- Hot Southern Florida weather pairs well with fresh vegetarian and Asian fare: Malaysian restaurant Parc 28 in Weston offers "boldly spiced fare" in a cuisine that takes inspiration from Malay, Chinese, Indonesian, Indian, Thai and European influences; "fresh and vibrant" vegan cuisine is offered at Miami's Om Garden; Lauderdale-by-the-Sea offers "light, fragrant, healthful" Vietnamese food at Basilic.
- Culinary historian Maricel E. Presilla discusses the honor of cooking a feast for Fiesta Latina at the White House and her attempts to "convey that the allure of Latin food is as irresistible as the rhythms that pulled President Obama out of his chair to dance" that night.
- The "Desperation Dinners" feature raves about infused vinegar and its ability to "excite the palate" and elevate otherwise simple dishes.
- Once incorrectly reputed to have a correlation with breast cancer, the grapefruit has been expunged -- and is even suggested as the perfect pink fruit for Breast Cancer Awareness month.
- Cabernets are the quintessential U.S. wine: "big and brash, supremely self-confident, a little loud, even rude at times."
- Recipes: Maricel Presilla's Milk Chocolate-Coffee "Cortadito" Brulées, Pink Grapefruit and Fennel Salad, a complex Vermouth Molasses Marinade, Corn Tortilla and Mixed-Bean Lasagna.
- Calendar highlights include a silent auction for painted pumpkins, $35 prix-fixe meals for Dine Out Lauderdale, Rosa Mexicano's Chocolate festival and a "Top Chef" Talent Hunt.
"Malaysian food" news and stories
Saturday was the 13th day of the Muslim holy month of Ramadan, so I decided to celebrate by visiting a Malaysian burger shack. And I didn't need to hop on a plane to do it either. Thanks to Dave Cook of Eating in Translation I learned of Bazaar Ramadhan just hours before the event kicked off. It was held in the Banquet Hall of the Permanent Mission of Malaysia to the United Nations. There was all manner of Malaysian home cooking on offer, including several varieties of the famous rice dish, nasi lemak. In addition to the traditional accompaniments of salty dried fish, peanuts, cucumber and hard-boiled egg I got some sambal sotong, a dark black mess of squid that had been cooked in the pungent Malaysian paste, sambal. It was good, but as you've no doubt guessed by now the food that excited me most was Malaysian hamburgers.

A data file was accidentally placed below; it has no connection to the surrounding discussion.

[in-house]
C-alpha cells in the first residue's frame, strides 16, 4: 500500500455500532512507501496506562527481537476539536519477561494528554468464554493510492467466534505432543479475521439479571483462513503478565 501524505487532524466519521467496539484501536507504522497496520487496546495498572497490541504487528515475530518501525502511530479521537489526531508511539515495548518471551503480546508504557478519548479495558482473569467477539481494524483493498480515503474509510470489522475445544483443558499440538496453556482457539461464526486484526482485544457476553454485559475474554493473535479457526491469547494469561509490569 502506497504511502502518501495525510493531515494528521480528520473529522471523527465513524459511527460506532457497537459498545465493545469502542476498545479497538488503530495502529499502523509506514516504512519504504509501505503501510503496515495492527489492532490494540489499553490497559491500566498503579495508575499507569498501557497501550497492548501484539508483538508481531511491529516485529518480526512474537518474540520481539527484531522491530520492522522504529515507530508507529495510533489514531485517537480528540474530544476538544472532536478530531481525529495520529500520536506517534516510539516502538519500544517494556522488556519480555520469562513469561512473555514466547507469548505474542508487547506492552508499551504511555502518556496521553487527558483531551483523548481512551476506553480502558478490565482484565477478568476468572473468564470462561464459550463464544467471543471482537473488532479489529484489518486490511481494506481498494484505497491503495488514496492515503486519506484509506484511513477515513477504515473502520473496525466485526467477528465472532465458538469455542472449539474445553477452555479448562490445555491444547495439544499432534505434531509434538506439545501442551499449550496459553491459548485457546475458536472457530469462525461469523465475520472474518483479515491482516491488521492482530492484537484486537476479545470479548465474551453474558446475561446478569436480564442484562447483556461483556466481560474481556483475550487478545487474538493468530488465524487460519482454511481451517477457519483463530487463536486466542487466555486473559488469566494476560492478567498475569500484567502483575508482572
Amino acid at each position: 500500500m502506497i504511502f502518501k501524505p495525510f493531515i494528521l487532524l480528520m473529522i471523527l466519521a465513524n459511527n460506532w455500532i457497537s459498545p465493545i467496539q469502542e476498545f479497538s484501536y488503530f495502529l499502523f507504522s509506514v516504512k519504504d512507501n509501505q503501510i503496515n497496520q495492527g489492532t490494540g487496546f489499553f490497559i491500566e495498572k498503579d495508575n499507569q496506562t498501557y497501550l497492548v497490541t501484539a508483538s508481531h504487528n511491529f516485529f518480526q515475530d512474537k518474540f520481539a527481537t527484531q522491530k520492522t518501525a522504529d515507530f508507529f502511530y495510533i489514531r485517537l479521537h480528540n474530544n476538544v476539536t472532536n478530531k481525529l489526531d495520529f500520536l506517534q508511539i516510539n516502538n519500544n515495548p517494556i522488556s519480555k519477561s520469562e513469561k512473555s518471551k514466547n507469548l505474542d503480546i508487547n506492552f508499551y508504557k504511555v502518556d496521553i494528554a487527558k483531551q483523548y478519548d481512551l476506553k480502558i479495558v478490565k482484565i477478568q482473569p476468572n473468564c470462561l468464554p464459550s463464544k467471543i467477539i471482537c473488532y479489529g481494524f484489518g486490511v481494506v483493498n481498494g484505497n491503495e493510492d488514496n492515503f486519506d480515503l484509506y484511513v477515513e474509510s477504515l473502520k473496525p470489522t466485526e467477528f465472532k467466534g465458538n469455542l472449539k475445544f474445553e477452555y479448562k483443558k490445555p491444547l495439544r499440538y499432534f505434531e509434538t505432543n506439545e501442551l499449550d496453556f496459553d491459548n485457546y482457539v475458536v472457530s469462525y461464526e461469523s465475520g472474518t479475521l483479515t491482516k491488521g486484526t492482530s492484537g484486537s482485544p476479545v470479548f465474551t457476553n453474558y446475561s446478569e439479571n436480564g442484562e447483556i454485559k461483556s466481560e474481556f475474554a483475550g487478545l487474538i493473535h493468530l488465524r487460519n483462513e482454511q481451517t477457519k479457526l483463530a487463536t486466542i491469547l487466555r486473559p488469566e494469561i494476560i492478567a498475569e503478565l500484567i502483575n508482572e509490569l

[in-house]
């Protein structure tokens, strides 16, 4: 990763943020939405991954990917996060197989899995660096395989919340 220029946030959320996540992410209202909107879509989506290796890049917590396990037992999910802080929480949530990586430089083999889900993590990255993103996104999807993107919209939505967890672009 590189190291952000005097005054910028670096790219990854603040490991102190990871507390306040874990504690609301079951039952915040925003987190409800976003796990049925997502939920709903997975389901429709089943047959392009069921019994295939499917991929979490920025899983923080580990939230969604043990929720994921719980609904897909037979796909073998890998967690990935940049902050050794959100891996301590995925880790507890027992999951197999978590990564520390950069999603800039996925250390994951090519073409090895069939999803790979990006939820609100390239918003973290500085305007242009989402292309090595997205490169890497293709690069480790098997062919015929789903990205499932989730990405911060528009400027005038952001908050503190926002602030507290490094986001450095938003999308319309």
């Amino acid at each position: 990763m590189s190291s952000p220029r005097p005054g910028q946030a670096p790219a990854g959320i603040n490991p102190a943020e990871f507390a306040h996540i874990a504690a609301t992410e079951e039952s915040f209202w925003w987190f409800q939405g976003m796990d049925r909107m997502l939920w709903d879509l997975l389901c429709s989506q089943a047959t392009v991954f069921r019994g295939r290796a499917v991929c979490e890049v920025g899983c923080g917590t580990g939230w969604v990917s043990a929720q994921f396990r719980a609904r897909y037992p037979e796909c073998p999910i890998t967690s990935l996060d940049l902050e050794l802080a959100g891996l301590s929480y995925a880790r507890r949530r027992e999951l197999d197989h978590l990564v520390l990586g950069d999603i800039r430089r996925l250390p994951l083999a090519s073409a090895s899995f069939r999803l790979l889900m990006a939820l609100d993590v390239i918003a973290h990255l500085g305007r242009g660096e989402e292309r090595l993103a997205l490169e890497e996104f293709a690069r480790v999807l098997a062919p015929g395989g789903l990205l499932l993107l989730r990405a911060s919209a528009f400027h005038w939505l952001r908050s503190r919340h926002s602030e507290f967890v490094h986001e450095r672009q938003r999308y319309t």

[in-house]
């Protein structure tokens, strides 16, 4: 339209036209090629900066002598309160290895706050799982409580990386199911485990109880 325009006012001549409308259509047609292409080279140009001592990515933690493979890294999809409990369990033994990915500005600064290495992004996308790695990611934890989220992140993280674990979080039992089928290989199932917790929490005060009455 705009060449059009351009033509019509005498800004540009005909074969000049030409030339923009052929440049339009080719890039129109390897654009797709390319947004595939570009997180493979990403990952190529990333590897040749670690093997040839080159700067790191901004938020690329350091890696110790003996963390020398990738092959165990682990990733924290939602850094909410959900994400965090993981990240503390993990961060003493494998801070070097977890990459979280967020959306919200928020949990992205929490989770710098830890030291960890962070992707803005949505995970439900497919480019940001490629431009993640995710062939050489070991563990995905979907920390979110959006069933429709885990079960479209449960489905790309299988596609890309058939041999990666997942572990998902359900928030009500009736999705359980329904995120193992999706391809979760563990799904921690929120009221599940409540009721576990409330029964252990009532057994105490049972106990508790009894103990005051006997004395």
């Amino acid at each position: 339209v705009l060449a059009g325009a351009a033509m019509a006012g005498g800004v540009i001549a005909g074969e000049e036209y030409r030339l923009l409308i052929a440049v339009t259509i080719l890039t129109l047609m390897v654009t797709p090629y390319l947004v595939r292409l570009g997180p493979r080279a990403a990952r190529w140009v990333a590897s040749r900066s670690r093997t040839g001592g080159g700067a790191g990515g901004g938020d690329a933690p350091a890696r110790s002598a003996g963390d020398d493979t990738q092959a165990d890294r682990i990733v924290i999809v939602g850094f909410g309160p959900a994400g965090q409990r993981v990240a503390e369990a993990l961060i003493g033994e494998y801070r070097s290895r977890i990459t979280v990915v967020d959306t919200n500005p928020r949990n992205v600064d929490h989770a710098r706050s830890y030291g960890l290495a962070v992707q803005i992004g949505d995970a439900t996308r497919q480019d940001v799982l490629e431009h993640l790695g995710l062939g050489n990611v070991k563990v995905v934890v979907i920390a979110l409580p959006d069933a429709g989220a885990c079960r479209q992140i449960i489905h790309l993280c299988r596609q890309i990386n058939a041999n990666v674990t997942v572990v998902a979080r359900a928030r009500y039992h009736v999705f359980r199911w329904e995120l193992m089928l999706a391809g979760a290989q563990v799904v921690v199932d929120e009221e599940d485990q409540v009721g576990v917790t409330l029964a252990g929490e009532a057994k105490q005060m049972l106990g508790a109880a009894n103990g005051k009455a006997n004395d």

I first heard of Malaysian hamburgers from my friend Zak Pelaccio whose restaurant Fatty Crab slings some wonderfully juicy and well-spiced Malaysian-inflected sliders. He'd always told me they were inspired by the Ramly Burger, a traditional Malaysian street food. Until I saw this video detailing the construction of "The Sloppiest Burger in Malaysia," I had no idea what a Ramly Burger was. Apparently it involves grilling an egg in a pool of margarine dropping a slice of cheese on top of the egg and enfolding a patty inside.
When I approached the cheerful group of kids working the Burger Shack stall my heart skipped a beat as I saw copious amounts of margarine being spread on to whole-wheat buns that were being griddled alongside beef patties and eggs in ring molds. "Ramly burger?," I asked. There was no response but the kid in the blue shirt kept calling out, "Get your genuine Malaysian fast food right here."
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